The separation of Brabant from the Empire was completed by the Burgundian dukes of Brabant in the fifteenth century, the princes of the Low Countries settled their differences and formed a coalition against Brabant with a defensive alliance in June 1333. War was briefly brought to the Duchy of Brabant in the summer of 1334, but resolved by a peace brokered by Philip at Amiens. When Edward III of England decided to press his claim to the crown of France in 1337, John, to Edwards diplomatic offensive to draw Brabant away from France, John lent a sympathetic ear. Disrupting the staple connection between the towns of Flanders and the sources of English wool should divert it to the towns of Brabant, notably the recently established wool exchange. The same month of July 1337 John promised Edward 1200 of his men-at-arms in the event of an English campaign in France, in August Edward pledged not to negotiate with the king without prior consultation with the duke. The alliance, kept secret at Johns insistence, came into the open when Edward landed with his troops at Antwerp July 1338.
John received the subsidy and agreed in June to betroth Johns second daughter, Margaret, to Edward. Margaret was now to marry Louis of Male, who had inherited the title of count of Flanders, but whose power against the Flemish communes was virtually nil. A point of dispute with the count of Flanders had been the Lordship of Mechelen, despite the diplomacy of Edward, John remained true to his French commitments until his death in December 1355. In 1350, Jews were persecuted in Brabant, in 1355, when his two surviving sons died one right after the other, John was forced to declare his daughter Joan his heiress, which would provoke a succession crisis after his death
Philip III of France
It can refer to Philippe III de Croÿ and Philippe III, Duke of Orléans. Philip III, called the Bold, was King of France from 1270 to 1285, Philip proved indecisive, soft in nature, and timid. The strong personalities of his parents apparently crushed him, and policies of his father dominated him, people called him the Bold on the basis of his abilities in combat and on horseback and not on the basis of his political or personal character. He was pious but not cultivated and he followed the suggestions of others, first of Pierre de La Broce and of his uncle King Charles I of Naples and Albania. His father, Louis IX, died in Tunis during the Eighth Crusade, who was accompanying him, came back to France to claim his throne and was anointed at Reims in 1271. Philip made numerous territorial acquisitions during his reign, the most notable being the County of Toulouse which was annexed to the Crown lands of France in 1271. Following the Sicilian Vespers, a rebellion triggered by Peter III of Aragon against Philips uncle Charles I of Naples, Philip was forced to retreat and died from dysentry in Perpignan in 1285.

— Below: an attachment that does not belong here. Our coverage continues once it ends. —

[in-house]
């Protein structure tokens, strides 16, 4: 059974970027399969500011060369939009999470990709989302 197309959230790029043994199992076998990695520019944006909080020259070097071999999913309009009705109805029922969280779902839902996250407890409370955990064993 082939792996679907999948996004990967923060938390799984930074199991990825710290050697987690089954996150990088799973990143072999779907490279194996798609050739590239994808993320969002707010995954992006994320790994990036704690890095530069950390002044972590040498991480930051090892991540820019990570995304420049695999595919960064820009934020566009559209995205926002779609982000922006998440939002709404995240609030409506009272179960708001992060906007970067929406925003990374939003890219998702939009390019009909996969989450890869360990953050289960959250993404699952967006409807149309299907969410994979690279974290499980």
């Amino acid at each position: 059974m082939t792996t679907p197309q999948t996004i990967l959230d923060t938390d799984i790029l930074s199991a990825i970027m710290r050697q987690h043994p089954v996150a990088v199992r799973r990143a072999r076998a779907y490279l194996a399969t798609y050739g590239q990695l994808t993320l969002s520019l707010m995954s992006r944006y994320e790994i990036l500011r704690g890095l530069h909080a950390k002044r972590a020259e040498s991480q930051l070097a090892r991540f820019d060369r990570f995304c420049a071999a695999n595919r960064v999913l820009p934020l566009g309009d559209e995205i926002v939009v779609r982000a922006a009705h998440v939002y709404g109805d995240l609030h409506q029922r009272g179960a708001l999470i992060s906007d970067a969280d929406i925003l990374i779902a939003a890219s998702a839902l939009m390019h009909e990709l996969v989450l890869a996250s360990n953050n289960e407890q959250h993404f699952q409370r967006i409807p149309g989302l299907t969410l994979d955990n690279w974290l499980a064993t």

He was succeeded by his son Philip the Fair, Philip was born in Poissy to King Saint Louis IX of France and Margaret of Provence, queen consort of France. As a younger son, Philip was not expected to rule a kingdom, at the death of his elder brother Louis in 1260, he became the heir to the throne. He was 15 years old and has less skill than his brother, being of a character, submissive and versatile. Pope Urban IV released Philip from his oath on June 6,1263, from 1268 Pierre de La Brosse became mentor. Saint Louis provided him his own advice, writing in particular Enseignements and he received a very faith-oriented education. Guillaume dErcuis was his chaplain before being the tutor of his son, as Count of Orléans, he accompanied his father to the Eighth Crusade in Tunis,1270. After taking Carthage, the army was struck by an epidemic of dysentery and his brother John Tristan, Count of Valois died first, on August 3, and on August 25 the king died. To prevent putrefaction of the remains of the sovereign, they recoursed to Mos Teutonicus, Philip, 25 years old, was proclaimed king in Tunis.
With neither great personality or will, very pious, but a good rider and he was unable to command the troops at the death of his father. He left his uncle Charles I of Naples to negotiate with Muhammad I al-Mustansir, Hafsid Sultan of Tunis and he got the payment of tribute from the caliph of Tunis in exchange for the departure of the crusaders. A treaty was concluded October 28,1270 between the kings of France and Navarre and the barons on one hand and the caliph of Tunis on the other
Crown lands of France